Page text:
9. Nascar Mike

    Nascar Mike TS Member

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  10. flipchop

    flipchop Member

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    I have a friend that seperarates reclaimed shot from rock and dirt by slowly pouring it in front of a strong fan that sits about 3 feet off the ground. The force created will throw the shot a little forward you must have a container to catch it, the other stuff should go flying even further because lead weighs more than the rock,dirt,dust and other debris. Hope this makes some kind of sense.
     
  11. stogie

    stogie TS Member

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  12. mag410

    mag410 Active Member

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    I use test sieves and a sieve shaker. The sieve numbers do not track shot sizes, the sieve number is the number of wires per inch. The number of wires and the diameter of the wires determine the opening size. A 7 1/2 shot is nominally .095 inch, #8 is .090 inch, #8 1/2 is .085 inch, a #9 is .080 inch. A #8 sieve has .0937 openings, this allows small 7 1/2's, 8's, 8 1/2's and 9's to pass. A #10 sieve has .0787 which will pass small 9's. They make a 2.5mm which has .098" opening and #7 has .106, which will allow a more stratified sort, but I have not been able to find either in my price range. I do have 3 different #8 sieves that have slightly different sized openings.

    I use 6 sieves and a catch pan. First I use a #6 (.230 openings) to cull any large shot. Next is one of my #8 sieves that has slightly over-sized openings, it catches big 7 1/2 and larger shot. Next is one of my #8 sieves that has normal openings, it catches nominal 7 1/2's. Next is one of my #8 sieves that has slightly under-sized openings, it catches small 7 1/2 and nominal 8's. Next is a #10 that catches small 8's and nominal 9's. Last I use a #100 last it catches small 9's and 10's. The #100 is not necessary, but it separates the loose graphite and dust from the last fraction.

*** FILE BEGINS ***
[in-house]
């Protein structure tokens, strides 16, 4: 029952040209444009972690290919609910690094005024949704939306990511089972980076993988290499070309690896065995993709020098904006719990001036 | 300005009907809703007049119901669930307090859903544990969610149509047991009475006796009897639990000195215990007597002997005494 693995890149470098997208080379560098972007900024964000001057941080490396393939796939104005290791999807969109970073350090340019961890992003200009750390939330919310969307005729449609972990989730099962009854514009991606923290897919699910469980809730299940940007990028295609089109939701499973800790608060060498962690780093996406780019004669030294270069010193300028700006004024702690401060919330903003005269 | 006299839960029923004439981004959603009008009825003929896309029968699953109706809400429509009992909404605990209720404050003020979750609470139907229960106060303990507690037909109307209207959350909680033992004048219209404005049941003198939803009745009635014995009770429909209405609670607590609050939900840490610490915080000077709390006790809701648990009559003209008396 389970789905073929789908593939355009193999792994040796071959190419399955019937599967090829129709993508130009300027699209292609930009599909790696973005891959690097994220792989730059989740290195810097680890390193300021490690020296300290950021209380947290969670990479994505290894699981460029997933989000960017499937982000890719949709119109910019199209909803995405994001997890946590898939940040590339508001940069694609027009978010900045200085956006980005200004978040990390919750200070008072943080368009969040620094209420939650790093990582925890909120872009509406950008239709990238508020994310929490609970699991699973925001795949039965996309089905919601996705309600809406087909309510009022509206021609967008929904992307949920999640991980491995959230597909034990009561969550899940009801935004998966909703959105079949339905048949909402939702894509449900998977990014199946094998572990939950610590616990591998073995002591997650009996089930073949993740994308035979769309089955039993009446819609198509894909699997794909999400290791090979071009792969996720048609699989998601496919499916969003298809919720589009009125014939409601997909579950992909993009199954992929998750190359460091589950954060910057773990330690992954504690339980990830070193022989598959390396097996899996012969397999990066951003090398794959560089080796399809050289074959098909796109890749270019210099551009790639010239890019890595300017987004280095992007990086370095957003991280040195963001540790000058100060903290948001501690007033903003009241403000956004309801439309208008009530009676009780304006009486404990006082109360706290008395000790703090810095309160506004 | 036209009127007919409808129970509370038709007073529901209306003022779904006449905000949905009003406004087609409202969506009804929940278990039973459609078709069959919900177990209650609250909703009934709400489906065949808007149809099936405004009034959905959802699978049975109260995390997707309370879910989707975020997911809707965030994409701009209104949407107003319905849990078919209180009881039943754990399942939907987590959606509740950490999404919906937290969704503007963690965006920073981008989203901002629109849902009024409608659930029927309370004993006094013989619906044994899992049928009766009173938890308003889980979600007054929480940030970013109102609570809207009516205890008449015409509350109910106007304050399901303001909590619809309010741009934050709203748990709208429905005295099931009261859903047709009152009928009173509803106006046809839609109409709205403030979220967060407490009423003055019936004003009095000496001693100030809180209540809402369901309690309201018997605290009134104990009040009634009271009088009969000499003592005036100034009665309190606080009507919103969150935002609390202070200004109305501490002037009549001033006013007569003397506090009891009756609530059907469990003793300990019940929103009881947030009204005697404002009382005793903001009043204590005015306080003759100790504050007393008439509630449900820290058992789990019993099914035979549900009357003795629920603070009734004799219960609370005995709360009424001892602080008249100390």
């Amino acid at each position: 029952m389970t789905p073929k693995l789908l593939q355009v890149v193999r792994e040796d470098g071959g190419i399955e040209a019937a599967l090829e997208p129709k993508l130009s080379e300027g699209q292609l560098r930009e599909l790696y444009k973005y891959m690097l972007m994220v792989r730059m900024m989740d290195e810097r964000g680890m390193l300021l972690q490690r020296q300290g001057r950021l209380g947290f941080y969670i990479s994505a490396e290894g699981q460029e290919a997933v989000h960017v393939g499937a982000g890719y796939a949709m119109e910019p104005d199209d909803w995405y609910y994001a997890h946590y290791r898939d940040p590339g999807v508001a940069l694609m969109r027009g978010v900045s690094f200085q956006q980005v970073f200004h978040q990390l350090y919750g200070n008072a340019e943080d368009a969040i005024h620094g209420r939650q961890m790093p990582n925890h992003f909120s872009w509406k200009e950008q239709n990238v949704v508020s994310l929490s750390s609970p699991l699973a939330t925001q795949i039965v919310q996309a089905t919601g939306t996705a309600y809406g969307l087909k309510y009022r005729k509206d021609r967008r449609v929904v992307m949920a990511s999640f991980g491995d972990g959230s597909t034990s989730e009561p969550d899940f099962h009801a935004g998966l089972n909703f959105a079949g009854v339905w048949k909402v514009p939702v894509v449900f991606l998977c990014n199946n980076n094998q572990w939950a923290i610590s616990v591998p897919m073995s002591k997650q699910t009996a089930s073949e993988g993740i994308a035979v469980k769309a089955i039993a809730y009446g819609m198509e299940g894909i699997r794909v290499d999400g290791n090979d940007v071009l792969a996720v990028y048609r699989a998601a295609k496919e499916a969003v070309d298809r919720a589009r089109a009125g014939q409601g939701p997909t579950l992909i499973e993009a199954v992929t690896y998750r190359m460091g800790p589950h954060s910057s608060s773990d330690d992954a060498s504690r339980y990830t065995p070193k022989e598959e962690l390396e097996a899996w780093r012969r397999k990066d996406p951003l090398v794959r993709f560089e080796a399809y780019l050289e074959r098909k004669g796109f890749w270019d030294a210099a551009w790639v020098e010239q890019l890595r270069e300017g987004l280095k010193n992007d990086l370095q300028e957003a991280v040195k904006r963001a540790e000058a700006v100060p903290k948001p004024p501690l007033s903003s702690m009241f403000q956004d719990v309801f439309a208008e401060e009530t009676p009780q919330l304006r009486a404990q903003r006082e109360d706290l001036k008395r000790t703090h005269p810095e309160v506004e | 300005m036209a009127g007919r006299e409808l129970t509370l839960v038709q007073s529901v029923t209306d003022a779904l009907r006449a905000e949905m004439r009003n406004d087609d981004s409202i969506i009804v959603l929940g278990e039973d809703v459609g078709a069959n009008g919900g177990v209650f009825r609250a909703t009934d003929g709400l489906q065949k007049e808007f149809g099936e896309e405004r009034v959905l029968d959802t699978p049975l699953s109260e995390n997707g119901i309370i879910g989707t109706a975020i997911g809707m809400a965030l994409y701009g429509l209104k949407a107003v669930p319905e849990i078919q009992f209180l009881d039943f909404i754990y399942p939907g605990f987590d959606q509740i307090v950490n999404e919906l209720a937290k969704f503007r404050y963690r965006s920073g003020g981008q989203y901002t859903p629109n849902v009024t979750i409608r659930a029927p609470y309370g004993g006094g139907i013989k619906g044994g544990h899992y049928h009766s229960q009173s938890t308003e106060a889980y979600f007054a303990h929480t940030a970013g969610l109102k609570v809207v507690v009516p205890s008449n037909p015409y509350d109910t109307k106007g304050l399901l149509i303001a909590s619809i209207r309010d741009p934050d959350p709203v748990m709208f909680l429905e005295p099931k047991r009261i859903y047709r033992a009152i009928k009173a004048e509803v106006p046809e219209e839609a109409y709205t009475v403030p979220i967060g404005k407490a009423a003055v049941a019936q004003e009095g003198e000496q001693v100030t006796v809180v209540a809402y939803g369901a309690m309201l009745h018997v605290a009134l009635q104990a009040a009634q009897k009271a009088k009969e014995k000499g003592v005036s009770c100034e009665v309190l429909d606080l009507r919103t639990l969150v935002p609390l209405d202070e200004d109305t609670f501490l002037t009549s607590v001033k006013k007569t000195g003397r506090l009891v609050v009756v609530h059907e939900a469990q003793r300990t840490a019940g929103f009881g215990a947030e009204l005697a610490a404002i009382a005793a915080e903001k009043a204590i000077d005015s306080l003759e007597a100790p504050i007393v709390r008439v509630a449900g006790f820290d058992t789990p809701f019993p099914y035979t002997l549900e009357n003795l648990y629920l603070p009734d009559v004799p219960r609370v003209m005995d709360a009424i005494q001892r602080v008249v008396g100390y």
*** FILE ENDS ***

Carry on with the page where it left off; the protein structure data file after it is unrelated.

I bought the sieves and sieve-shaker on ebay. New sieves are expensive $40-$75. You can find used sieves on ebay for $10-$15 each. The sieves-shakers are several hundred dollars but you can sometimes find them cheaper. I paid $100 for mine.
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    shot410ga<br>
    <br>
    My sieve shaker is a Soiltest CL505A. It is old and out of
    production. The newer ones have a more sophisticated <br>
    action but I don't know if they will handle as much weight as the old ones.<br>
    <br>
    I run about 15 pounds to a batch.<br>
    <br>
    I "clean" the shot with a vibrator with a #16 test sieve bolted to the
    top. I mounted a "bunt" cake cover under the sieve to<br>
    keep the bulk of the dust off the motor. The dirt and anything else
    smaller than the mesh fall through. Light trash comes to<br>
    the top and I remove it with a vacuum. My reclaimed shot had red dirt
    mixed in, the shot is "clean" when the shot turns grey<br>
    and the small amount of dust also turns grey.<br>
    <br>
    While the shot is being cleaned, I have another batch of "cleaned"
    shot in another vibrator with graphite. <br>
    <br>
    A third batch is in the shaker.<br>
    <br>
    The cleaning takes the most time, but once I get started there is not much
    wasted time.<br>
    <br>
    One #8 sieve and a catch pan will give you 2 fractions. Big shot, and not
    so big shot. Big shot for 1 1/8 oz loads.<br>
    Not so big shot for 1 oz loads.<br>
    <br>
    Michael Goines<br>
    <br>
    [​IMG]<br>
    <br>
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    <br>
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  13. KENENT1

    KENENT1 Active Member

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    I put mine in a cement mixer and aim a leafblower in the end, it will blow the lighter rocks out.


    tony